Uunlike games like 'Dead or Alive' or 'Street Fighter', the lack of iconic charactersi in 'Fighter Within' really pulls the whole experience down. We don't have a firm grasp on the personality of the game and it hurts just about the entire experience in the long run.
- November 22, 2013
Required Disk Space:
- 11.05GB Minimum
Supported Video Output:
- Blu-ray Disc
When it comes to classic genres, nothing can defeat the 'beat 'em up' basher.
'Fighter Within' on the Xbox One is a motion based fighting game that makes special use of the Xbox Kinect in order to get its players engaged with the hectic combat. Developed by Daoka and published by Ubisoft on the Xbox One last year, 'Fighter Within' came to us with a host of promises on its back cover. When we loaded up the game everything looked good, too. Smooth graphics, nice textures, and an interesting controller scheme? We're in! It isn't often that fighters seek to change the status quot of their genre, so we were suitably excited to dive in. Keep on reading to see if you should start getting your virtual hand wraps ready.
A capable experience, that is dully realized.
Sporting full traditional martial arts wrapped up in a glittery and glamorous blanket, we were fully prepared to go fanboy on this title. It has been so long since we experienced a revolutionary fighter that we had begun to worry that there wasn't going to be one. Mixing in the next gen Xbox One Kinect controls alongside the XB1's impressive hardware should have been a slam dunk. But it just wasn't. We quickly found ourselves yearning for a reason to step away from the game.
If you had been one of the lucky guys or girls to miss out on 'Fighter Uncaged' back in 2010, then you won't know that is is a follow up title. 'Uncaged' was the original motion based fighter that we were told would change the baseline for motion fighting gameplay. It changed our opinion on the genre, that's for sure. 'Uncaged' was barely playable and we couldn't wait to frisbee the game disc into the ocean. So we had our reservations with 'Fighter Within' despite how good it looked on the cover.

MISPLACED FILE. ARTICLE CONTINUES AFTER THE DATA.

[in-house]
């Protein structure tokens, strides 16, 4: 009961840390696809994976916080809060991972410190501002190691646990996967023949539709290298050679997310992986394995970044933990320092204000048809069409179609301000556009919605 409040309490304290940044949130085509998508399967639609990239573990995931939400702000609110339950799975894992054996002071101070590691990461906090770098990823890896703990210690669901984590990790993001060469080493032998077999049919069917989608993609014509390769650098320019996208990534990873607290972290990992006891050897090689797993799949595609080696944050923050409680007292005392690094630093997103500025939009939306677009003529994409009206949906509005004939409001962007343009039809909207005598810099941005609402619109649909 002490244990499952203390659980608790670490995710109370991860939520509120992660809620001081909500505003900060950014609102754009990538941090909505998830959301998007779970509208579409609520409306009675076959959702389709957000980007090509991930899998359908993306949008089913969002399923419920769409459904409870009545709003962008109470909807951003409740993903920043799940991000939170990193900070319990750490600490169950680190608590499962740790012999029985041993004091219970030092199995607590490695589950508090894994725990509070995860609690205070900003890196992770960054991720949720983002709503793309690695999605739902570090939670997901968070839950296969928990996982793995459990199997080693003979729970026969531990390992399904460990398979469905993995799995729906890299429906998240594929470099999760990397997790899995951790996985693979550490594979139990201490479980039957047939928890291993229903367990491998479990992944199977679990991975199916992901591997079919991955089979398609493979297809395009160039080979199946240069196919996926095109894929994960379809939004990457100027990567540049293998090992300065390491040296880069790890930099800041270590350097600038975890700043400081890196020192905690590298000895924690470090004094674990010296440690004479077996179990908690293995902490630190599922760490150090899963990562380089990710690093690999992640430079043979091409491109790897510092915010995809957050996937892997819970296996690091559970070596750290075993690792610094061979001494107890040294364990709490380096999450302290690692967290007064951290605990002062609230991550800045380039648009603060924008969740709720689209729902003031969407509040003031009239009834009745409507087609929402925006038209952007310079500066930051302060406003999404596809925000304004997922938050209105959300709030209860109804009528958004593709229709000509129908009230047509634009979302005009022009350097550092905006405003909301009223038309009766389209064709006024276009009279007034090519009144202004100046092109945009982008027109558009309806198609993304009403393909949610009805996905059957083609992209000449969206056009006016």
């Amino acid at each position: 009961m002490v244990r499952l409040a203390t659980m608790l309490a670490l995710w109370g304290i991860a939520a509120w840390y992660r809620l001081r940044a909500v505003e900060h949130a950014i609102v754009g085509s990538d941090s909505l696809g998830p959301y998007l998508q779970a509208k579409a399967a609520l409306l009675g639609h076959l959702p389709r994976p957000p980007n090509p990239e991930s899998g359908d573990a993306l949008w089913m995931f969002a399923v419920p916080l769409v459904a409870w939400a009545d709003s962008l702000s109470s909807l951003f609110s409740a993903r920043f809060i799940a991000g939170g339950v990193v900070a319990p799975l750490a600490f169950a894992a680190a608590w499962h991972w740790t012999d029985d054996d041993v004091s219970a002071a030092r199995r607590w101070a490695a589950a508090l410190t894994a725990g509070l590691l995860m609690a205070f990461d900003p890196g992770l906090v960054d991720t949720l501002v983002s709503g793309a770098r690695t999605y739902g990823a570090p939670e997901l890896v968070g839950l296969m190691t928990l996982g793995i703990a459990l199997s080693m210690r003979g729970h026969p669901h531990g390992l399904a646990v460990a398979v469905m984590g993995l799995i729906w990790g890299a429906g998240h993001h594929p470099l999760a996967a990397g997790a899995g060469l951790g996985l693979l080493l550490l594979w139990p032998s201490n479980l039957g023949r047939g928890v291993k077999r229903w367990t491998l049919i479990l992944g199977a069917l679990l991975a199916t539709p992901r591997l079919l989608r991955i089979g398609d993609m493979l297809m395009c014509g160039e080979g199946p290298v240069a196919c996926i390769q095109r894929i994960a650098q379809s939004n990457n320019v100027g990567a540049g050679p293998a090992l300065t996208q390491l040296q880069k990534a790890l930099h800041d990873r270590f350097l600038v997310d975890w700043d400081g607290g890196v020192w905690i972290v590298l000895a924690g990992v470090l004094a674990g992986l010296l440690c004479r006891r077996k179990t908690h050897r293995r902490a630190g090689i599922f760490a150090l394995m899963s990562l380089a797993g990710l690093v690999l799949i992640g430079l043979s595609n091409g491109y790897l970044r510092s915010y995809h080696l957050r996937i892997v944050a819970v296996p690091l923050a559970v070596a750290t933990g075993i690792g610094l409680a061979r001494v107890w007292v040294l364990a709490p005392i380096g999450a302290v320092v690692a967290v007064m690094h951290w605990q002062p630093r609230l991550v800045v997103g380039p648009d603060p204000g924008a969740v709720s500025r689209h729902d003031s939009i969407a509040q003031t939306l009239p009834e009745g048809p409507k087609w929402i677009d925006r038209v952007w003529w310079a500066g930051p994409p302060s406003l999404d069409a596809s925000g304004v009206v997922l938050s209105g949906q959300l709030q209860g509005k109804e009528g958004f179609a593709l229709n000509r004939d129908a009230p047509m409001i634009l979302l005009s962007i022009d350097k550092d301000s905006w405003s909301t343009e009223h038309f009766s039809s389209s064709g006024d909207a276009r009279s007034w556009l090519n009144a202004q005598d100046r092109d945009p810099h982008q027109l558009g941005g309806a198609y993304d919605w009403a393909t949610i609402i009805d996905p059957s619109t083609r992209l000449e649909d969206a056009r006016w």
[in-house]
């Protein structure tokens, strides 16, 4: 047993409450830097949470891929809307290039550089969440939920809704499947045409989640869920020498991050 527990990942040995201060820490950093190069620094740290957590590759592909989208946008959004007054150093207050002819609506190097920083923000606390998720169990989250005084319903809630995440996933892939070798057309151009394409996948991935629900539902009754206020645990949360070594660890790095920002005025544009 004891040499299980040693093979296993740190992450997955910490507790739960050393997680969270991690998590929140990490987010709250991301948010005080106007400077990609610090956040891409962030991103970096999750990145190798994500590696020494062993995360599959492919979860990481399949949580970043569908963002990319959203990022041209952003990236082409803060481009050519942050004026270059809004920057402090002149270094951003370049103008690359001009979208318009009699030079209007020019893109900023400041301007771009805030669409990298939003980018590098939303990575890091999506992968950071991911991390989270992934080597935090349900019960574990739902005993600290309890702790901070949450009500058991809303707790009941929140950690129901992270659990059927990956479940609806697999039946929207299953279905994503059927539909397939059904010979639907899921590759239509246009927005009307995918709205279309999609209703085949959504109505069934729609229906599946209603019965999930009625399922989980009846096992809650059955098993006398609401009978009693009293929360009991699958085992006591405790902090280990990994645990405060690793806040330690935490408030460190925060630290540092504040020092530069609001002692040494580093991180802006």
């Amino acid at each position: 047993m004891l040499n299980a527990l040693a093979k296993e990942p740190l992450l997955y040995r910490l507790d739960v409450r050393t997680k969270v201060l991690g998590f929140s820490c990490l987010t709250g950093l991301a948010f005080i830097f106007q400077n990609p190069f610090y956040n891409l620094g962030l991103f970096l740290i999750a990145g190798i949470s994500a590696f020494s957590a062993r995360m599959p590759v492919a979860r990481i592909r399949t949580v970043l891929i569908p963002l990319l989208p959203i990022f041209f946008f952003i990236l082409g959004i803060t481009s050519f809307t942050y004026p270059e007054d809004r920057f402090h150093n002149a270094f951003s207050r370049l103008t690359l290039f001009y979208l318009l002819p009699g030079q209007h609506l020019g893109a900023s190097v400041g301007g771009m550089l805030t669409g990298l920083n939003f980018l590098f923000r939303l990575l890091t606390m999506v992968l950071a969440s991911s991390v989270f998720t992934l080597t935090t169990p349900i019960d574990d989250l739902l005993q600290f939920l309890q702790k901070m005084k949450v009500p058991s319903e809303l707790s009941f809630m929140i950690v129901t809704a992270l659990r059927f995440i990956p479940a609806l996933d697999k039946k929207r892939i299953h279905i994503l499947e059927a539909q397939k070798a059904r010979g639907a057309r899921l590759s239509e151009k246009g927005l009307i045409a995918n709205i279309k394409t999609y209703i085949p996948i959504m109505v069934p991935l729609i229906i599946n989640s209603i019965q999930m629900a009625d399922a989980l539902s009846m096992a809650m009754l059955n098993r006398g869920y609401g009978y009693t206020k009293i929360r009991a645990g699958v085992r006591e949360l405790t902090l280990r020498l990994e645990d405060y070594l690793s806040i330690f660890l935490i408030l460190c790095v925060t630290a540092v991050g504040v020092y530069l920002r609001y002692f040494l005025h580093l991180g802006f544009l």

When we put in the game the first thing that we realized was that the perspective of the action had changed. In 'Uncaged' we were forced into that awkward 3rd person, over the shoulder camera mode that just doesn't work well for clumsy fighting games. Instead 'Within' puts us in the more traditional side view that 'Street Fighter' and 'Mortal Kombat' made so popular. So before we even threw our first punch we were ecstatic to see that there were some improvements.
Before we dig into the controls and how the game handles we feel obligated to talk about how pretty the whole experience is. The different characters are all skinned gorgeously and they each look unique. From the classic ninja outfits of the Asian fighters to the business suit looking costumes of some of the other brawlers, everyone has something cool going on. Faces look detailed, animations are tight, and sweat and blood goes flying with every well aimed punch. The backgrounds are gorgeously realized, if a little bit forgettable, and the colors on screen poop. This is a good looking game that makes solid use out of the technology available for the Xbox One.